- Past Problems
- Current Issues
- Future Challenges
- Killing off/modifying policies that get in the way of people doing work will Make Friends And Influence People
- There is no better way to ensure your team is working on what needs to be worked on than aligning with stated policy.
- Making Sense of Policy Review
- Alert The Approvers
- Line Them Up
- Divide and Conquer
- Bring The Business Into The Process
- Internal Audit
- Corporate Security
- Marketing / Public Relations
- As Needed Bring In
- Change Crosswalks FTW
- Communicate, Communicate, Communicate.
- The Review Process
- Have a process to deal with questions. Route questions to the authoritative source for an answer - don’t answer stuff you can’t/shouldn’t
- Make sure what is being added is enforceable. This is a legal document and can be used in court. Statements support what is being done today, not what you would like to do or wish the program would do in the future.
- Go back to those “parking lot” statements that were not added or removed from a draft because you couldn’t enforce them at the time. Can they be added? Don’t lose sight of them if they are important to your security program
- Does the corporate culture / C levels support statements in the policy? As a security practitioner you may firmly believe that your security program must abide by certain policy statements but the corporate culture or your CEO/CFO even CISO may not support it. They may become “parking lot” items for a future version or you may be able to successfully display that the program can support that statement without affecting the culture.
- Legal is an important reviewer. It feels nitpicky during the review but Legal knows when “should” and “must” are appropriate.
- Don’t reinvent the wheel. ISO 27001 is a good framework for your policy. Use it. Don’t try to come up with statements because you think you have to appear to be an Info Sec Policy God. KISS!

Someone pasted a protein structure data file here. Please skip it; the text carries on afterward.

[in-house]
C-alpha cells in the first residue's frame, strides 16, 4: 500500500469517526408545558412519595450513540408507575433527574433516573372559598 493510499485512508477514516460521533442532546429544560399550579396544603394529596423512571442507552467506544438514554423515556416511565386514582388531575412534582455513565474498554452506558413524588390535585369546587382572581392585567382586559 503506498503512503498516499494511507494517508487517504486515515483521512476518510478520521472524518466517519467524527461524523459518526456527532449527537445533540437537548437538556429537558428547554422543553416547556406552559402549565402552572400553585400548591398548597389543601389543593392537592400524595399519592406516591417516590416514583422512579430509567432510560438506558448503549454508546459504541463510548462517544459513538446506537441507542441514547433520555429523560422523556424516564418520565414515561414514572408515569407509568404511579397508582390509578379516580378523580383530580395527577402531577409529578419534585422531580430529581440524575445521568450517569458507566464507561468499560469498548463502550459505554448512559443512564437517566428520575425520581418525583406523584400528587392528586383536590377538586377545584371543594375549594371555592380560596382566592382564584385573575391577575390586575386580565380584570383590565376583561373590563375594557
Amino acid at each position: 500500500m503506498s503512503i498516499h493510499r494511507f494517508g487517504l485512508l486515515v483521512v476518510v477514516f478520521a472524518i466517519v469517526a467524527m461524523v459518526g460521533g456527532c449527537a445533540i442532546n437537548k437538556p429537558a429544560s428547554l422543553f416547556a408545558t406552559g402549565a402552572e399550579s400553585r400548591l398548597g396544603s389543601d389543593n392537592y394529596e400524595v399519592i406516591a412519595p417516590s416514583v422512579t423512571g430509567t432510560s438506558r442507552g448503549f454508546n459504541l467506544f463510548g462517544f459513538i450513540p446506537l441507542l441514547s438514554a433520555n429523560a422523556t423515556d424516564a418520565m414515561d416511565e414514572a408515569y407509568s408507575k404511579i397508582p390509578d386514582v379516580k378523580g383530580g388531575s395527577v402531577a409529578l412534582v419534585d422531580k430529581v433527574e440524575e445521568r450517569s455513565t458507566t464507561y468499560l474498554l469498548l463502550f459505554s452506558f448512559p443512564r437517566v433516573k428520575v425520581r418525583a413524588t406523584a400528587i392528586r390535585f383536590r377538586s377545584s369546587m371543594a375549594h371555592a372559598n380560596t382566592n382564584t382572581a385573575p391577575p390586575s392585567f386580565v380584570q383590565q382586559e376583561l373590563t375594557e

- Don’t write standards and procedures in your policy! We’ve reviewed countless policies that had what we’d consider a standard or “step by step instructions for making firewall changes. That’s a procedure! Keep it out of your policy.
Direct download: SFS_Podcast_Ep_-_195.mp3
-- posted at: 8:21pm EDT
Wed, 26 April 2017
Evaluating Security Product Vendors
In light of recent news about “Vendors Behaving Badly” we want to talk about how a security professional should evaluate vendors and their products.
Tanium exposed hospital’s IT while using its network in sales demos: https://arstechnica.com/security/2017/04/security-vendor-uses-hospitals-network-for-unauthorized-sales-demos/
Lawyers, malware, and money: The antivirus market’s nasty fight over Cylance: https://arstechnica.com/information-technology/2017/04/the-mystery-of-the-malware-that-wasnt/
- There are so many different sources of information about vendors and their products. You owe it to yourself to evaluate not just the vendor but also each source of information.
- Analyst Firms: Gartner/Forrester/etc
- Always remember they take a very generic view using a notional enterprise as the standard.
- Current customer interviews are important but, remember, those customer contacts likely came from the vendor.
- The perception of “Pay for Play” is there no matter how much the firms want to squelch that.
- These tests presume a lot so make sure you understand what the conditions of the test were.
- The “Pay for Play” perception exists here too….